Pavement Sizzling? Think of Your Dog’s Feet! PETA Offers King County Residents Hot-Weather Animal-Care Tips

This Summer, Keep Your Animal Companions out of Hot Cars and off Hot Pavement

For Immediate Release:
June 22, 2017

Contact:
Megan Wiltsie 202-483-7382

Seattle – PETA receives reports every year about animals who experience horrifying deaths after being left in hot cars during the summer months. Other dogs sustain burns and develop blisters on their sensitive paws from walking on hot pavement, and cases in which they have collapsed from heat prostration are soaring. With high temperatures forecast for the rest of the summer, PETA is offering urgent guidelines for taking care of companion dogs during hot weather.

When outdoor temperatures reach the 80s, the temperature inside a parked car can soar to well over 100 degrees in just minutes—and asphalt temperatures can reach 140 degrees, causing pain, burns, permanent damage, and scarring on dogs’ paws after just a few minutes of contact. Locking dogs inside parked cars and walking them on hot pavement places them at risk of deadly heatstroke. If you see dogs showing any symptoms of heatstroke—including restlessness, heavy panting, vomiting, lethargy, or lack of appetite or coordination—get them into the shade immediately and lower their body temperature by providing them with water, applying a cold towel to their head and chest, or immersing them in tepid (not ice-cold) water. Then immediately call a veterinarian. Remember: When dogs’ long tongues hang out, it means that they’re uncomfortable, even in danger.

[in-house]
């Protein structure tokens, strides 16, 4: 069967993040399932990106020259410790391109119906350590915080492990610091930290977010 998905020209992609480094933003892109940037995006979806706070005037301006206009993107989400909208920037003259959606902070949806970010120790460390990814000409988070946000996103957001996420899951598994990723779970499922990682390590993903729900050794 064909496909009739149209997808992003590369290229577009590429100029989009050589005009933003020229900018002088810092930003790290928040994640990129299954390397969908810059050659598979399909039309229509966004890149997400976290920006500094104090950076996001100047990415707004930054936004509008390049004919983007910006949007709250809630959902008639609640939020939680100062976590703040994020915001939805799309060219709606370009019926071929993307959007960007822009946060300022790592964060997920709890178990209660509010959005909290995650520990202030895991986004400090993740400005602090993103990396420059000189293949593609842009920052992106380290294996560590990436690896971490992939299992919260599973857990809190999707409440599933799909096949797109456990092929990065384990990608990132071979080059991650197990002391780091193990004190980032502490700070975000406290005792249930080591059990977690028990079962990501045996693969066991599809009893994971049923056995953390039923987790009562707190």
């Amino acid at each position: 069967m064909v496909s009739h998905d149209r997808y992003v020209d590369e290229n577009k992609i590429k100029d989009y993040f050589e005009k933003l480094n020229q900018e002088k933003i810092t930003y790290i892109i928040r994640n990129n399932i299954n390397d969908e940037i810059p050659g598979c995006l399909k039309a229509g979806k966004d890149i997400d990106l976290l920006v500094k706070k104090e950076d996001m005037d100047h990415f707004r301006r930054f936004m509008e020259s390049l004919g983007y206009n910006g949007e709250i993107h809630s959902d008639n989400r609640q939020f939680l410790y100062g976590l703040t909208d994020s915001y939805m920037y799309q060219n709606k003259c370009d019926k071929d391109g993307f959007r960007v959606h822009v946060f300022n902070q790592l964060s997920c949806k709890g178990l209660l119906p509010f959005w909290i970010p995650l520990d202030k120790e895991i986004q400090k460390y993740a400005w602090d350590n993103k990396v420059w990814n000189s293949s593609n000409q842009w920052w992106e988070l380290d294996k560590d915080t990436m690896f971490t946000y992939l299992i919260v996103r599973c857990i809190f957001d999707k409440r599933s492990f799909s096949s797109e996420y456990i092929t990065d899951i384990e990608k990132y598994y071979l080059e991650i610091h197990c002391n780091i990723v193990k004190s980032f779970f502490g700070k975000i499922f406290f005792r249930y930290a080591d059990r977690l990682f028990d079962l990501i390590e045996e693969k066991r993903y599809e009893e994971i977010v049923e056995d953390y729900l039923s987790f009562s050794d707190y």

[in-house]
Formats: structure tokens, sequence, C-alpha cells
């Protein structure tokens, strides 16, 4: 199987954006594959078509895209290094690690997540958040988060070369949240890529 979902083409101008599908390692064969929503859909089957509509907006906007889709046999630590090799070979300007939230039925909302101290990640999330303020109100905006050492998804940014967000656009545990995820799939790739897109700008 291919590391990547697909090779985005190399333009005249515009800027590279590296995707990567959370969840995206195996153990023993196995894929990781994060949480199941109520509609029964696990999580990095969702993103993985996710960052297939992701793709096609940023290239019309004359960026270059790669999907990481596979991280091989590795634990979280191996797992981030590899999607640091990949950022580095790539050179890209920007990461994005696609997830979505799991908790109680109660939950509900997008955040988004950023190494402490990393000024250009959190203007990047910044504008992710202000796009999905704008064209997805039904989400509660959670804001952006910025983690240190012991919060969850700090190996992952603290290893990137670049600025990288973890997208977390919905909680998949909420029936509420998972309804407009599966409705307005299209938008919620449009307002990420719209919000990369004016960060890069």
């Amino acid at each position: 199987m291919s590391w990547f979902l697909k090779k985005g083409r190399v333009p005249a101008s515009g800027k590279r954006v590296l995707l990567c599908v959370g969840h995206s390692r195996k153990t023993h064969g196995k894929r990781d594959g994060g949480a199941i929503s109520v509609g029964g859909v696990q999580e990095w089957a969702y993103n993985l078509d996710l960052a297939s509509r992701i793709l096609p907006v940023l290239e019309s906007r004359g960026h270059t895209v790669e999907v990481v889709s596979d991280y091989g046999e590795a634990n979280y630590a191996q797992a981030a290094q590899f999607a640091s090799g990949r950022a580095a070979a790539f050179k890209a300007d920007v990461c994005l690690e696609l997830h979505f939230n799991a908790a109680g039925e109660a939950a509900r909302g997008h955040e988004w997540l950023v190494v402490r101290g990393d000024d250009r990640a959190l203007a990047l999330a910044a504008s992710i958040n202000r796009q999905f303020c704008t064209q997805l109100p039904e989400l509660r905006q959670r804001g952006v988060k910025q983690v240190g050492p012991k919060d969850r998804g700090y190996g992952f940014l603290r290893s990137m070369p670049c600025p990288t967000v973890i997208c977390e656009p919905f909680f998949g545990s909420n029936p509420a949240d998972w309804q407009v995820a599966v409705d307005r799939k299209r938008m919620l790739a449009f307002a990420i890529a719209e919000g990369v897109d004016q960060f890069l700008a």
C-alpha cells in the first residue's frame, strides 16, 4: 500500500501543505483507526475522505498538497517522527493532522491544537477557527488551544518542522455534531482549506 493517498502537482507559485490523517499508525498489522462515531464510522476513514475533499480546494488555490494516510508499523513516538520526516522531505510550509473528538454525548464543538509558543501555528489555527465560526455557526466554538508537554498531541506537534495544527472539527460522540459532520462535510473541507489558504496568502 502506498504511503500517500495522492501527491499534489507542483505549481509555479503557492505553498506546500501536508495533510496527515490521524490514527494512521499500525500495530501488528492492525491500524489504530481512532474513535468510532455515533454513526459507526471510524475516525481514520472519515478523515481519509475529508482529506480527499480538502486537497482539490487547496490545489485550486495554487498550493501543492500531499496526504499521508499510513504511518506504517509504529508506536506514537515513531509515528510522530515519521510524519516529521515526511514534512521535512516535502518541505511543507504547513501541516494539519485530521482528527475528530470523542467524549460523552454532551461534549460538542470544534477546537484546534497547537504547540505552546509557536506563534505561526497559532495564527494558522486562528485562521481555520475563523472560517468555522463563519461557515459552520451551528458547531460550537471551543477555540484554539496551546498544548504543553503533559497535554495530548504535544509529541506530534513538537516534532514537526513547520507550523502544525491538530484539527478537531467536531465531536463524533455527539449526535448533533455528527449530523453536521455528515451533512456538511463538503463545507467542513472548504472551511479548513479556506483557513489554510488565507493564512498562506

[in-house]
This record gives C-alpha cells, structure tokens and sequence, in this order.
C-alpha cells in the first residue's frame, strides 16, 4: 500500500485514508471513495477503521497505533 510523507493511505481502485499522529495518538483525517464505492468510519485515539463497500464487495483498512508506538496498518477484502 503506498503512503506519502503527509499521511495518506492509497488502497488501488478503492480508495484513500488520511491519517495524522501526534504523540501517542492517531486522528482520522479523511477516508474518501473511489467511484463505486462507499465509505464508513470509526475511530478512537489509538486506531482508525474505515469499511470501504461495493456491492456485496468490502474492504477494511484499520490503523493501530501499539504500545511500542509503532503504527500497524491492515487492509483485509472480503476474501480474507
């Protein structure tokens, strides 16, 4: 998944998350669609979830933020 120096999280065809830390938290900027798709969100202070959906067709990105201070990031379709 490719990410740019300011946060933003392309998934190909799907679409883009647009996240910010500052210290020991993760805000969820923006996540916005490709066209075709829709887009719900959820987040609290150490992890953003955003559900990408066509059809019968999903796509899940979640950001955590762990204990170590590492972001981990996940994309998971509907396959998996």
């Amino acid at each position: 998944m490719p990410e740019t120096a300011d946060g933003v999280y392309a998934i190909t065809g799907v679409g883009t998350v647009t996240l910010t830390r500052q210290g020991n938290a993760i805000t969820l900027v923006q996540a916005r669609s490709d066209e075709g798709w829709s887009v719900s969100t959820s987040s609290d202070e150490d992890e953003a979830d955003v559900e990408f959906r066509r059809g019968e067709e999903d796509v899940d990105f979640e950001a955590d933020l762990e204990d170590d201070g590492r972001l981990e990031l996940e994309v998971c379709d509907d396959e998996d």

PETA offers the following suggestions for safeguarding animals during hot weather:

  • Keep dogs indoors: Unlike humans, dogs can only sweat through their footpads and cool themselves by panting. Soaring temperatures can cause heat stress, injury, or death.
  • Provide water and shade: When outside, animals must have access to fresh water and ample shade, and the shifting sun needs to be taken into account. Even brief periods of direct exposure to the sun can have life-threatening consequences.
  • Walk—don’t run: In very hot, humid weather, never exercise dogs by biking and making them run alongside you or by running them while you jog. Dogs will collapse before giving up, at which point, it may be too late to save them.
  • Avoid hot cars: Never leave an animal in a parked car in warm weather, even for short periods with the windows partially rolled down. Dogs trapped inside hot cars can succumb to heatstroke within minutes—even if a car isn’t parked in direct sunlight.
  • Never transport animals in the bed of a pickup truck: This practice is dangerous—and illegal in many cities and states—because animals can be catapulted out of a truck bed on a sudden stop or strangled if they jump out while they’re tethered.
  • Stay alert and save a life: Keep an eye on all outdoor animals. Make sure that they have adequate water and shelter. If you see an animal in distress, provide him or her with water for immediate relief and contact humane authorities right away.
  • Avoid hot pavement: When outdoor temperatures reach the 80s, asphalt temperatures can reach 140 degrees, causing pain, burns, and permanent damage, leading to scarring on dogs’ paws after just a few minutes of contact. Walk on grass whenever possible, and avoid walking in the middle of the day.

TV: PETA’s warm-weather public service announcement featuring Mckenna Grace is available for download here.

Print: PETA’s warm-weather public service announcements featuring Laura Bell Bundy are available to link to or download here (for print) and here (for online).

Radio: PETA’s warm-weather public service announcement is available to link to or download here.

For even more tips, visit PETA.org.

For Media: Contact PETA's
Media Response Team.

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 Ingrid E. Newkirk

“Almost all of us grew up eating meat, wearing leather, and going to circuses and zoos. We never considered the impact of these actions on the animals involved. For whatever reason, you are now asking the question: Why should animals have rights?” READ MORE

— Ingrid E. Newkirk, PETA President and co-author of Animalkind